Accordingly, the ALJ's failure to credit the findings set forth above is cause for remand. See Snell, 177 F.3d at 133 ("Failure to provide good reasons for not crediting the opinion of a claimant's treating physician is a ground for remand."); see also Ferraris v. Heckler, 728 F.2d 582, 586-87 (2d Cir. 1984) (case remanded because ALJ failed to consider treating physician's opinion as to claimants ability to sit for more than one to two hours at a time).

  Moreover, Dr. Rosenberg's conclusion that the plaintiff could stand for three hours, for thirty minutes at a time, sit for three hours, for twenty to thirty minutes at a time and lift ten pounds occasionally is in direct conflict with Dr. Gowd's conclusion that the plaintiff could lift up to ten pounds frequently and twenty pounds occasionally, stand and/or walk for about six hours a day and sit for about six hours a day in an eight hour workday. The ALJ failed to Page 21 reconcile this discrepancy and failed to specify why the conclusion of Dr. Gowd was entitled to more weight than that of Dr. Rosenberg.

  Furthermore, the objective diagnostic tests performed on the plaintiff revealed central herniation at L4-5 and L5-S1, an annular tear at L4-5, cervical kyphosis with reflex muscle spasm, a herniated disc at C6-7, bulging discs at C4-5 and C5-6, and bilateral C6-7 radiculopathies. These tests coupled with the fact that Dr. Ayyub, a State Agency medical consultant who examined the plaintiff, stated that the plaintiff has "moderate impairment in sitting and standing continuously for more than a few hours . . . [and] in lifting more than a few pounds . . . " support the conclusion that Caserto did not retain the capacity to perform his former employment.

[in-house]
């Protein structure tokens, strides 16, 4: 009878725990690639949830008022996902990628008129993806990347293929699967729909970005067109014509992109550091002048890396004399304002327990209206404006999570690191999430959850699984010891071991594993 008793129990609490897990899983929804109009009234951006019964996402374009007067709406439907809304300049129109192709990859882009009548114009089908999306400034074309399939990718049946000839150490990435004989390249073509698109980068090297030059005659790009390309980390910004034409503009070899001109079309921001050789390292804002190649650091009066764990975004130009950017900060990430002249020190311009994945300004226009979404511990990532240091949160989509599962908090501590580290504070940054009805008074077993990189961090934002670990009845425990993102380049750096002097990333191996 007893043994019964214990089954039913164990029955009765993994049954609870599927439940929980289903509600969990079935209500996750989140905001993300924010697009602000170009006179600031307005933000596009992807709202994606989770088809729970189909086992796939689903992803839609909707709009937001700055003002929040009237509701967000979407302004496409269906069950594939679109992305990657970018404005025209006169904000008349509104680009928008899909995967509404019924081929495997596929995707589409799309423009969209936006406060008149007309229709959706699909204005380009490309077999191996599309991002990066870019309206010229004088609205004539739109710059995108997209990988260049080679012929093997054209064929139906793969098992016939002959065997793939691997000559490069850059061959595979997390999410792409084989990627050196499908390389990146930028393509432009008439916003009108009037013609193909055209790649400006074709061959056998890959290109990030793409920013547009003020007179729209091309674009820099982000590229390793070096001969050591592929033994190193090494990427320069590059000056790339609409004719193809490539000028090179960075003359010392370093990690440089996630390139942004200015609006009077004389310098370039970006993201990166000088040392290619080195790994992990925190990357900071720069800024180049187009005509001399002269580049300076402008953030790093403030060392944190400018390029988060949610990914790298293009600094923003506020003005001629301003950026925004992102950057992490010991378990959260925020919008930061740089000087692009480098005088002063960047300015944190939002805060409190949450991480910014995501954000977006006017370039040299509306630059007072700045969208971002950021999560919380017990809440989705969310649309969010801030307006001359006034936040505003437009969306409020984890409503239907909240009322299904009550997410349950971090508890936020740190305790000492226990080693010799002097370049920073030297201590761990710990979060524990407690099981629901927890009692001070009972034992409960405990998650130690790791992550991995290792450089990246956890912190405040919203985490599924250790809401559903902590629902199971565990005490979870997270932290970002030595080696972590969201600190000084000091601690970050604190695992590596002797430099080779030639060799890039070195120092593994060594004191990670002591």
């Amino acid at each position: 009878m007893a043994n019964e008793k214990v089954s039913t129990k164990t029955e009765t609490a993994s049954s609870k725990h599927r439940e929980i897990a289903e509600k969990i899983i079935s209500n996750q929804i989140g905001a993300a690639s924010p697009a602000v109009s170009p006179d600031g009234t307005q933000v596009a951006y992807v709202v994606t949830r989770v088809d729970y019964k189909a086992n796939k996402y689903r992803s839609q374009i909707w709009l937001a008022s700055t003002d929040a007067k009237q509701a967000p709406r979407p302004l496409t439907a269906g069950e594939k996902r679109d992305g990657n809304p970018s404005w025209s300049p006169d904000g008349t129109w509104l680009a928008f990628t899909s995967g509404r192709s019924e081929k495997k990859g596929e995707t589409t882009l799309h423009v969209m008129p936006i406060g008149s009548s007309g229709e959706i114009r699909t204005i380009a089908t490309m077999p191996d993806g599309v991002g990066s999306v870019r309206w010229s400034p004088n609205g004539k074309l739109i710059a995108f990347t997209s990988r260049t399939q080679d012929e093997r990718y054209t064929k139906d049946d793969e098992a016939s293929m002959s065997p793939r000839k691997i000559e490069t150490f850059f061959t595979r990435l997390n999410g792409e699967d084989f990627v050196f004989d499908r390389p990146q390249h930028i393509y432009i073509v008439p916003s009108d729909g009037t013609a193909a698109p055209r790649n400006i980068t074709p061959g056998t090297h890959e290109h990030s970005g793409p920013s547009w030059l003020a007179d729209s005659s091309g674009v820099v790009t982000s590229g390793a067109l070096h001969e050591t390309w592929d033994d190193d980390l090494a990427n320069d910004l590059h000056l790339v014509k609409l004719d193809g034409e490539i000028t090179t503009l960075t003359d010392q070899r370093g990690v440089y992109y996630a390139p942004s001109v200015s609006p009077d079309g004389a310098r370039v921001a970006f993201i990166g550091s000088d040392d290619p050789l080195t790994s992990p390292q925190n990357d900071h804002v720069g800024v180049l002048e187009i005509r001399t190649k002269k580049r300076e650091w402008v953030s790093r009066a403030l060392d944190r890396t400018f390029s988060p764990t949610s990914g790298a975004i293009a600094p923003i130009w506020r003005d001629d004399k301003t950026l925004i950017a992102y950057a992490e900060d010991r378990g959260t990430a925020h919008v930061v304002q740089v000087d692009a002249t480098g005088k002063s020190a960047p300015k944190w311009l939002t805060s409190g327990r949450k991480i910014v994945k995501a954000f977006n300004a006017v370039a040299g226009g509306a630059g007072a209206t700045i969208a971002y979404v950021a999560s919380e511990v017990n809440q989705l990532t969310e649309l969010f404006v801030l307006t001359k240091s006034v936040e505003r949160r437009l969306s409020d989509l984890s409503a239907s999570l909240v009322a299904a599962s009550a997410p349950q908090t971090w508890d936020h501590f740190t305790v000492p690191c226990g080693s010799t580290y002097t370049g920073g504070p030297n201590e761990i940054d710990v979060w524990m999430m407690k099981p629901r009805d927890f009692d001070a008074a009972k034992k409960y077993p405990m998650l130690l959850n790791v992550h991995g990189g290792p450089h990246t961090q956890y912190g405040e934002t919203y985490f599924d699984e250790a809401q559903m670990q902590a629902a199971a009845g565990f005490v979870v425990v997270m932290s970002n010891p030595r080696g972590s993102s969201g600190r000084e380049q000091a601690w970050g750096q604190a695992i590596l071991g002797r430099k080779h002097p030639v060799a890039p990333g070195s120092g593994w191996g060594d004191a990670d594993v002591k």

2. The ALJ's Assessment of the Subjective Complaints of Pain

  In the Court's view, the Commissioner failed to properly evaluate the plaintiff's subjective complaints of pain. Here, the ALJ found that the "[plaintiff's] testimony concerning his conditions and limitations was not supported by objective clinical examination findings of an impairment . . . and was inconsistent with his description of broad range of daily activities which include driving a car, going to the barber, bathing and dressing himself, making his bed, going to the bank and ATM and riding his motorcycle." However, the plaintiff's testimony at the hearing coupled with subjective complaints of pain made to his Page 22 treating physicians reveal that his daily activities were extremely limited. Furthermore, the plaintiff testified that he rode his motorcycle approximately three times since he stopped working in August, 1998 until he was injured in July, 1999 for the limited purpose of maintaining the bike so that it could be sold.

  Here, the ALJ concluded that although the plaintiff is impaired by chronic cervical and lumbosacral spine sprains/strains, the plaintiff failed to sustain his burden of proving that he is prevented by his impairments from performing his former light work as an automobile sales manager. However, the ALJ failed to set forth his conclusions "with sufficient specificity to enable [this Court] to decide whether [this] determination is supported by substantial evidence." Ferraris v. Heckler, 728 F.2d 582, 587 (2d Cir. 1984). In the Court's view, had the ALJ more seriously considered the treating physicians' opinions in more depth, he might have found that Caserto did not retain the capacity to perform his former employment.

  III. CONCLUSION

  Based on the foregoing, it is hereby

  ORDERED, that the Commissioner's cross-motion for judgment on the pleadings is DENIED; and it is further

  ORDERED, that Caserto's motion for judgment on the pleadings is GRANTED; and it is further Page 23

  ORDERED, that the final decision of the Commissioner is vacated and this case is remanded to the Commissioner pursuant to the fourth sentence of 42 U.S.C. § 405(g), for further administrative proceedings in accordance with this Order; and it is further

  ORDERED, that the Clerk of the Court is directed to close this case.

  SO ORDERED.

20040325